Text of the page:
Its partnership with T-Mobile has unsurprisingly helped OnePlus to move many more units of the 6T in the US than it did of its predecessor, the OnePlus 6. 249% more, to be exact.
The figure comes straight from OnePlus CEO Pete Lau, speaking in an interview with PCMag. He hasn’t shared actual sales numbers, but did reveal that the entire team is really happy with how things are going for the company in the US at the moment.
The OnePlus 6 sold more than a million units globally in the first 22 days of its availability earlier this year, but since Pete Lau’s statement above refers only to US sales of the 6T, we can’t really draw any definitive conclusions.
Lau did once again address the removal of the headset jack in the OnePlus 6T, saying that “it was a very painful decision”, but one that needed to be done – “as the screen gets bigger and bigger, with a bigger battery, it limits the space” inside the phone. He conceded that the company can’t satisfy everyone.
Interestingly, he hasn’t ruled out OnePlus launching a smaller phone in the future, but there’s a huge caveat. In Lau’s words: “if we can solve the battery problem, we would definitely make a smaller one. I see a lot of demand for this kind of size. But looking at the industry, the technology of batteries hasn’t changed too much over all these years”.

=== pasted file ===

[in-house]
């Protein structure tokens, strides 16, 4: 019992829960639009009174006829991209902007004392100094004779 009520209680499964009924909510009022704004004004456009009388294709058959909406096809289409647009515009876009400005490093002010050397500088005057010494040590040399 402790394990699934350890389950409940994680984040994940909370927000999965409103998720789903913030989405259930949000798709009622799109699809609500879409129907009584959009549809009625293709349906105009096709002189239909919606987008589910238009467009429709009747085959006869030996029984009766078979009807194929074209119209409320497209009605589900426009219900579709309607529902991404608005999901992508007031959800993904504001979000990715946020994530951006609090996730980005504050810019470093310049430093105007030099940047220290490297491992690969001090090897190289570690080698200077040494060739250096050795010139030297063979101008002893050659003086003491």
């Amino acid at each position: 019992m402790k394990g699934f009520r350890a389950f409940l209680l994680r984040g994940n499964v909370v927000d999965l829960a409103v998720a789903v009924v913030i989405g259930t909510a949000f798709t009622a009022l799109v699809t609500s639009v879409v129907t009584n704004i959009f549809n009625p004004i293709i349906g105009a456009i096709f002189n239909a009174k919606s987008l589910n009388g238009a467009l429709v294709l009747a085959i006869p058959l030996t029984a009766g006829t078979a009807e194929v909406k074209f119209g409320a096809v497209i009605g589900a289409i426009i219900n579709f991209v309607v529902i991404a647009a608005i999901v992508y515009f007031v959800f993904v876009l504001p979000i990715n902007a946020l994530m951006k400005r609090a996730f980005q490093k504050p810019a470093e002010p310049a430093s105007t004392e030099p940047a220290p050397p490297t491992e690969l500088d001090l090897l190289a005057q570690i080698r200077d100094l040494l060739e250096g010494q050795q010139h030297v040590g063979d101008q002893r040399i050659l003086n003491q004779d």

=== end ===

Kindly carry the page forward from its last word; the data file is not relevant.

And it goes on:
So don’t get too excited just yet – OnePlus wants to deliver very good battery life even from a smaller form factor, and apparently that’s not really plausible at the moment.
Regarding 5G, Lau has confirmed once more that OnePlus is working on a phone with the technology for EE in the UK. That carrier uses frequency bands below 6 GHz, just like T-Mobile and Sprint will in the US. On the other hand, millimeter wave tech (that is apparently going to be used by AT&T and Verizon) is harder to build for.
“The whole industry knows that it’s easier to build for sub-6 than for millimeter wave”, Lau said, adding that he believes OnePlus will find a solution for millimeter wave sometime next year. Unfortunately, he also confirmed what many consider to be the dark side of 5G: at the beginning, there will have to be custom 5G phones for each carrier’s network. No interoperability whatsoever, no hopping from one 5G carrier to the next.
Finally, Lau said OnePlus is still working on a smart TV, but the team dealing with that has been given plenty of time to come up with ideas of how to make such a device “burdenless”. “We don’t have a launch date now. We will not launch until we think it’s ready and perfect”, he added.